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RWCMD Presents the First Royal Welsh Short Film Festival

27 November 2020

Creative Approaches to Drama Training Under Covid:

RWCMD Presents the First Royal Welsh Short Film Festival

The Royal Welsh College of Music & Drama has risen to the challenge of presenting drama training and performance under the current climate by creating the first Royal Welsh Short Film Festival, premiering online on Friday 27th November.

With scripts from three leading writers, Hodge International Chair in Drama Simon Stephens, RWCMD graduate Moira Buffini, and Simon Longman, our final year actors, designers and stage managers have worked with a professional film crew to create three short films (all filmed under Welsh Government Covid health guidelines).

The necessary change of emphasis created by a new environment of lockdowns and social distancing has placed a greater focus on TV and film skills, in turn reflecting the shift in industry towards screen work, and the highly successful TV and Film industry in Wales.

‘We’ve had to work in very creative ways to find solutions to delivering performances, recreating the way we deliver that work, and using film instead of staging theatre productions.’ said Director of Drama Performance Jonathan Munby.

‘It could be the way of the future and we need to be realistic. Nothing will take the place of live performance, but we are in exceptional times and exceptional solutions need to be found.

I believe that adversity can generate opportunity, and some of the creative solutions we’ve found to the challenges we face, are wonderfully unexpected and worth holding on to for the future,’

These films will then be sent out to the industry and to national and international film festivals, significantly increasing the exposure of graduating students.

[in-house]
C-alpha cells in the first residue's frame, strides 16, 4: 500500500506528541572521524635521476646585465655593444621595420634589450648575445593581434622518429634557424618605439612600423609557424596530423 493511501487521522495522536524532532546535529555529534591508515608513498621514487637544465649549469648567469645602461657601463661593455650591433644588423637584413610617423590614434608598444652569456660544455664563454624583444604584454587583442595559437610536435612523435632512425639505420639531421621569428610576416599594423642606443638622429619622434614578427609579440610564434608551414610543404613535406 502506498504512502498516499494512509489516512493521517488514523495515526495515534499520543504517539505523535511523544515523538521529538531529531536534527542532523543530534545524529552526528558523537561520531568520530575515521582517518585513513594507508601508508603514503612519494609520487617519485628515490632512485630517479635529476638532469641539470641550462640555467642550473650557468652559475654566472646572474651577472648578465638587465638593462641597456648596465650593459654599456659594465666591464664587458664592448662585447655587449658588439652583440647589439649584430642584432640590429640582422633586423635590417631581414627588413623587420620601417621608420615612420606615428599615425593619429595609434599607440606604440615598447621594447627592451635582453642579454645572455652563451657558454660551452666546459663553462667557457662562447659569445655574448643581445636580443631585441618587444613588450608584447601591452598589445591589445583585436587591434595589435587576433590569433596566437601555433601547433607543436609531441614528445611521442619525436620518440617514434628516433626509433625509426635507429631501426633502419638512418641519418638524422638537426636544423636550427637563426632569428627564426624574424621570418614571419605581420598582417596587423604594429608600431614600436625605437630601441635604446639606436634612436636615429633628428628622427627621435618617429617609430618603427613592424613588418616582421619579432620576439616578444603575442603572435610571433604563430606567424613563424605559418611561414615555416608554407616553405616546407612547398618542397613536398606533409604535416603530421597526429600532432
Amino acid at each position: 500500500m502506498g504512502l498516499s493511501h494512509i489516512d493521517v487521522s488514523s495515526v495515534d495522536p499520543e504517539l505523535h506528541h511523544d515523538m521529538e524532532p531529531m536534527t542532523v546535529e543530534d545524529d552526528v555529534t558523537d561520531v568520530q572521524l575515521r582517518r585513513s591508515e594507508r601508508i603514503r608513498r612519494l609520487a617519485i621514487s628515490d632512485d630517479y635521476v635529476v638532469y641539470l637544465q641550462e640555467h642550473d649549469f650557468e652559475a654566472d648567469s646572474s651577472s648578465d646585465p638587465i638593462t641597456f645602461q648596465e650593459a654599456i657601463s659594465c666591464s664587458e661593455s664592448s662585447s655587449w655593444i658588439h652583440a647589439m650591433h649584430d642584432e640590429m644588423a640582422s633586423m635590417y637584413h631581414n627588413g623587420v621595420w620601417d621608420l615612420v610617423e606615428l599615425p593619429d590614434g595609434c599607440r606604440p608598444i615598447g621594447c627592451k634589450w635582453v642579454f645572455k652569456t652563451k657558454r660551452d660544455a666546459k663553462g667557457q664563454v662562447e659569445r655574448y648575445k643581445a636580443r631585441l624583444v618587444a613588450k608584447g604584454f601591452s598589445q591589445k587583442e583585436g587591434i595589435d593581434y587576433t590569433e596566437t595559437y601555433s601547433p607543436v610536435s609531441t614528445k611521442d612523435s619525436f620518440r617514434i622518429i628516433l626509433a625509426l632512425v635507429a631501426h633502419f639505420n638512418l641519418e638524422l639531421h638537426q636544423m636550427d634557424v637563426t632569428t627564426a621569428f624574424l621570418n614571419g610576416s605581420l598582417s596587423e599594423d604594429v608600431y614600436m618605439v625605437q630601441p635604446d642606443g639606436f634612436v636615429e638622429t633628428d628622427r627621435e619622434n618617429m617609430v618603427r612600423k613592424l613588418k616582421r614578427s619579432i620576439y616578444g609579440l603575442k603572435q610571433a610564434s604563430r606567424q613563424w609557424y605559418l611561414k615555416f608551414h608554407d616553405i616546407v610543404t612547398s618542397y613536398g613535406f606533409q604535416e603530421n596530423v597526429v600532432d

Playwright Simon Stephens said about the project, ‘I am immensely proud to be able to write a new film for the Royal Welsh College. Love is a play about the need for and possibility of contact and communication. It’s about the need to hide behind language and the fear of vulnerability.’

‘I wrote it with as much love as I can for that brilliant college and those brilliant students.

My association with RWCMD is something that has made me tremendously grateful over recent years. I am thrilled that this association will now manifest itself as a new piece of work. It was a piece written inspired by the students and their thoughts on their world. Each character in each scene is written bespoke for each actor.’

‘Creatively, one of the most challenging things has been the eradication of the shared space,’ added Simon Longman, writer of Dove. ‘But we adapt, as always. And as the auditoriums are on pause, we have to find new ways of engaging creativity, telling stories, and, most importantly, feeling part of a community.’

‘So it was really amazing to be asked to write for a different space by RWCMD, and focus on film, and use it to engage creativity. And subsequently offer students a way of allowing them to do what they should do, which is to act, and tell story, and feel like a collective. As we all should be able to feel.’

The College is continuing its training using a blended learning model, with students combining online and live teaching. Recent drama seminars have included a series of workshops from visiting professor, academic and director Dr Shondrika Moss-Bouldin from Georgia State University, focusing on African American playwrights, and Head of Video and Sound at National Theatre, Dominic Bilkey working with final year stage management students.

The Royal Welsh Short Film Festival will be available for free and will premiere online on 27th November.

To watch the films go to the RWCMD What’s On pages

Editors Notes
All filming followed Welsh Government Covid health guidelines.

Love by Simon Stephens, directed by Morgan Hopkins

“Emma makes me feel like I feel when I’m running. When I run I feel like all the oxygen in my blood is singing.”
Across the city, young people just want to be part of something real. Feel everything. Dance all night. Dream of far off places. Anything that isn’t this virus.

Dove by Simon Longman, directed by Lee Haven Jones

Orange sky. Birds flying. Doves. A bloody hammer.
A dovecote is retrieved from a skip. The birds inside are still and silent. But if Doves are supposed to be symbols of peace, then why does Flo feel so unnerved? As flashes of violent memory erupt in her mind, Flo struggles with the weight of her dark past.

Radiance by Moira Buffini, directed by Eryl Phillips

“Don’t ask me about death, it’s boring. I get people here every week, asking me about death. Ask me why I stay.”
Gwen refuses to leave this place. She is planting a tree in the most poisonous place on earth. She inhales, filling her lungs with air. Hell is not always where you thought it would be…


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